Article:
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Food thickeners, do you really know them?

Views: 83     Author: Site Editor     Publish Time: 2023-07-11      Origin: Site


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What is a food thickener?

It is a macromolecular substance that dissolves in water and is fully hydrated under certain conditions to form a viscous, slippery solution, also known as food gum. It is an important food additive that has a wide range of uses in the food industry and is used as a gelling agent. It is used as a gelling agent to improve the physical or organisational properties of food and to make it viscous and palatable. Thickeners can also act as emulsifiers and stabilisers. They are also commonly used in the rehabilitation of patients with swallowing disorders.

What are the functions of food thickeners?

The main purpose of thickeners in food is to give the food the required rheological properties, to change the texture and appearance of the food, to form the liquid, pulpy food into a specific form, and to make it stable and homogeneous, to improve the quality of the food, so that the food has a viscous and palatable feeling. The addition of thickeners prevents the formation of excessive lumps that can make the tissue feel coarse and crumbly. In feeding aids for patients with swallowing disorders, choking reactions caused by lumpy or coarse food can be effectively avoided.

Thickeners have water solubilising and stabilising properties that refine the ice crystals generated during the freezing process and contain a large number of tiny air bubbles, resulting in a fine and homogeneous structure, smooth texture and neat appearance.

food thickener

The influence of various factors on thickeners?

The influence of pH on viscosity: the pH of the medium is extremely closely related to the viscosity of the thickener and its stability. The viscosity of the thickener usually changes with the pH value. For example, the viscosity of sodium alginate is stable at pH 5 to 10; when the pH value is less than 4.5, the viscosity increases significantly (but under these conditions the viscosity is unstable due to acid-catalyzed degradation, so it is better to use it under near-neutral conditions). At pH 2 to 3, propylene glycol alginate shows the greatest viscosity, while sodium alginate precipitates and precipitates. Gelatine has the lowest viscosity at the isoelectric point, while xanthan gum (especially in the presence of small amounts of salt) has very little effect on viscosity due to changes in pH.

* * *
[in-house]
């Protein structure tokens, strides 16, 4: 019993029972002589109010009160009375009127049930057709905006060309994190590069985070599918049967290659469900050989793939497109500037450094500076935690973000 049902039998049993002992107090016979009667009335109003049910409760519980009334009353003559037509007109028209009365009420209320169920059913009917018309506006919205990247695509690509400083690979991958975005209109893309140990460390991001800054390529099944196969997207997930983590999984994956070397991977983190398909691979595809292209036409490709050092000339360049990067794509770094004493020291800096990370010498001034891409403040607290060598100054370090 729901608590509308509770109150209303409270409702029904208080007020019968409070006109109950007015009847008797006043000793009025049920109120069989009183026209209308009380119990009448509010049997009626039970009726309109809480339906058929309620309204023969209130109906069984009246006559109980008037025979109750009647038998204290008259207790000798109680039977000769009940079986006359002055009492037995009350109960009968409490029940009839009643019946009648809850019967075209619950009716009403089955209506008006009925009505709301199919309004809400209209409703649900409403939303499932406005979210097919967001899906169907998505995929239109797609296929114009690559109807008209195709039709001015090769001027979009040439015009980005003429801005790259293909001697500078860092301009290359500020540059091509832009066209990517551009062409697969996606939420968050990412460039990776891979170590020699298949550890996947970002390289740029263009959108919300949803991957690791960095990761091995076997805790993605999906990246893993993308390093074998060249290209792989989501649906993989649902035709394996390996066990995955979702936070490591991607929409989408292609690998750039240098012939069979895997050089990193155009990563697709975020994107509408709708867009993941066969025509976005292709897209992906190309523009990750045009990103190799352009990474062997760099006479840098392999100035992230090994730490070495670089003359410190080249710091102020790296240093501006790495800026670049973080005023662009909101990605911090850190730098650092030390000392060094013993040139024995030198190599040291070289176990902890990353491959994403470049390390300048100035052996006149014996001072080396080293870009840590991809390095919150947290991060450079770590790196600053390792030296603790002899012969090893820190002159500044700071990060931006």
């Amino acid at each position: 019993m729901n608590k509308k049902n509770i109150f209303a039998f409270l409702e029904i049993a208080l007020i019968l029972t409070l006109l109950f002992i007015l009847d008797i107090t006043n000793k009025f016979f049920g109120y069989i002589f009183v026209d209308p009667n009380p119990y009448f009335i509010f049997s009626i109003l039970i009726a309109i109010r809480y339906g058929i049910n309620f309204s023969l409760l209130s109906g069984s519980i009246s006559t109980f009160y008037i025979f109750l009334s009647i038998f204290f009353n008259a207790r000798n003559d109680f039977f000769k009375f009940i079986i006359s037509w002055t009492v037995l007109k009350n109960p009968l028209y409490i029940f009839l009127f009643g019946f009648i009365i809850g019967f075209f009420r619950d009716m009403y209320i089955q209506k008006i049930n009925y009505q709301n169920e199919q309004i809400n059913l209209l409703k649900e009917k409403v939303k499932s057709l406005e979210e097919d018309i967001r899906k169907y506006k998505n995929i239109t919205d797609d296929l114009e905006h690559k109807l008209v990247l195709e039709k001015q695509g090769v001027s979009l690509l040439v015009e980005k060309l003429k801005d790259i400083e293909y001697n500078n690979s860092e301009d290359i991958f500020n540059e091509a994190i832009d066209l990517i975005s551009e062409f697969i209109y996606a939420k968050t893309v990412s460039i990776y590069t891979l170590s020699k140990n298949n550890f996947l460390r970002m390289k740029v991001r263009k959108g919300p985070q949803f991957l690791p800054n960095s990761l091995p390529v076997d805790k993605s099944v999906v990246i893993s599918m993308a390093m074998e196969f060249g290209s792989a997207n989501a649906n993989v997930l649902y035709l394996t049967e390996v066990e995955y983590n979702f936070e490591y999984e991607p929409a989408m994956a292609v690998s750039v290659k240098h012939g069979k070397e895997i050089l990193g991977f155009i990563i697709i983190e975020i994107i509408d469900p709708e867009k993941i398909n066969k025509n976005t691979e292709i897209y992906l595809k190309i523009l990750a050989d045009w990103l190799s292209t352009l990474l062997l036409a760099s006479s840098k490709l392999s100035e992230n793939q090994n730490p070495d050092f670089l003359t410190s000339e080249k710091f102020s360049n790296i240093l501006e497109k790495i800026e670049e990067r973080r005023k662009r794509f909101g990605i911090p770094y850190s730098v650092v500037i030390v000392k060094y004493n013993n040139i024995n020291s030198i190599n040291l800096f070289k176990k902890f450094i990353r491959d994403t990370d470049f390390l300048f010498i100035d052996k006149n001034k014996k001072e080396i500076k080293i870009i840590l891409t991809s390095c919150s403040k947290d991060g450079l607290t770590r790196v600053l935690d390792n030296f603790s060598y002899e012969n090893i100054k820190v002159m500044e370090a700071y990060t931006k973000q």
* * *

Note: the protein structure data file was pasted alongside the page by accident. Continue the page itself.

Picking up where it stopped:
The effect of temperature on viscosity: As the temperature rises, the molecular movement is accelerated and the viscosity of the general solution is reduced, e.g. in the usual conditions of use of sodium alginate solution, the viscosity drops by 12% for every 5 to 6°C rise in temperature. The increase in temperature accelerates the rate of chemical reactions, especially under strong acid conditions, and most colloids hydrolyse much faster. When polymer colloids depolymerise, the drop in viscosity is irreversible: to avoid an irreversible drop in viscosity, the colloidal solution should be avoided for a long time at high temperature and subjected to heat. When a small amount of sodium chloride is present, the viscosity of xanthan gum varies very little in the range -4 to +93°C. This is a special case in thickening agents.

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